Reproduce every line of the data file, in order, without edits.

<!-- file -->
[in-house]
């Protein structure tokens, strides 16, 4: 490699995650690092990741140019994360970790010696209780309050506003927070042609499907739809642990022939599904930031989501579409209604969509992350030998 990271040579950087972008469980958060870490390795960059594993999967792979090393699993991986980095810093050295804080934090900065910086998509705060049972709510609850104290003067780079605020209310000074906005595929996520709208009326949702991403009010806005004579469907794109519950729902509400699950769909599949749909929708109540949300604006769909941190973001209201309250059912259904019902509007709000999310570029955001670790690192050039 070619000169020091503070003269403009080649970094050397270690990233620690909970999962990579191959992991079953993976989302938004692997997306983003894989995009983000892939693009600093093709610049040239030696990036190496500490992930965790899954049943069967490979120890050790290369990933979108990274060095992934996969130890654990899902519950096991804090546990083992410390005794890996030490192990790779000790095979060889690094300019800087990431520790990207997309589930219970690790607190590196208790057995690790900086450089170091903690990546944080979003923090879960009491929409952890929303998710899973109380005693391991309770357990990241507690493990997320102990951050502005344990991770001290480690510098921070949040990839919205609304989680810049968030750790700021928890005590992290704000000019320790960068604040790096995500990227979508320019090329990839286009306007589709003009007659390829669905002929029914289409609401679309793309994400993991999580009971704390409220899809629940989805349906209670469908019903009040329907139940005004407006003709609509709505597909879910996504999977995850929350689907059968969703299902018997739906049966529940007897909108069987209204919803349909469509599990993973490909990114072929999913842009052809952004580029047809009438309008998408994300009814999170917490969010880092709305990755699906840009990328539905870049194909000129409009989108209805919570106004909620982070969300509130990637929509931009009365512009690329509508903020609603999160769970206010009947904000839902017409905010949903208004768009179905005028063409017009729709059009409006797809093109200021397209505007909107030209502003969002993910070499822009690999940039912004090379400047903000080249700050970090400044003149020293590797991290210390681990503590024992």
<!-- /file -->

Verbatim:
[in-house]
């Protein structure tokens, strides 16, 4: 490699995650690092990741140019994360970790010696209780309050506003927070042609499907739809642990022939599904930031989501579409209604969509992350030998 990271040579950087972008469980958060870490390795960059594993999967792979090393699993991986980095810093050295804080934090900065910086998509705060049972709510609850104290003067780079605020209310000074906005595929996520709208009326949702991403009010806005004579469907794109519950729902509400699950769909599949749909929708109540949300604006769909941190973001209201309250059912259904019902509007709000999310570029955001670790690192050039 070619000169020091503070003269403009080649970094050397270690990233620690909970999962990579191959992991079953993976989302938004692997997306983003894989995009983000892939693009600093093709610049040239030696990036190496500490992930965790899954049943069967490979120890050790290369990933979108990274060095992934996969130890654990899902519950096991804090546990083992410390005794890996030490192990790779000790095979060889690094300019800087990431520790990207997309589930219970690790607190590196208790057995690790900086450089170091903690990546944080979003923090879960009491929409952890929303998710899973109380005693391991309770357990990241507690493990997320102990951050502005344990991770001290480690510098921070949040990839919205609304989680810049968030750790700021928890005590992290704000000019320790960068604040790096995500990227979508320019090329990839286009306007589709003009007659390829669905002929029914289409609401679309793309994400993991999580009971704390409220899809629940989805349906209670469908019903009040329907139940005004407006003709609509709505597909879910996504999977995850929350689907059968969703299902018997739906049966529940007897909108069987209204919803349909469509599990993973490909990114072929999913842009052809952004580029047809009438309008998408994300009814999170917490969010880092709305990755699906840009990328539905870049194909000129409009989108209805919570106004909620982070969300509130990637929509931009009365512009690329509508903020609603999160769970206010009947904000839902017409905010949903208004768009179905005028063409017009729709059009409006797809093109200021397209505007909107030209502003969002993910070499822009690999940039912004090379400047903000080249700050970090400044003149020293590797991290210390681990503590024992």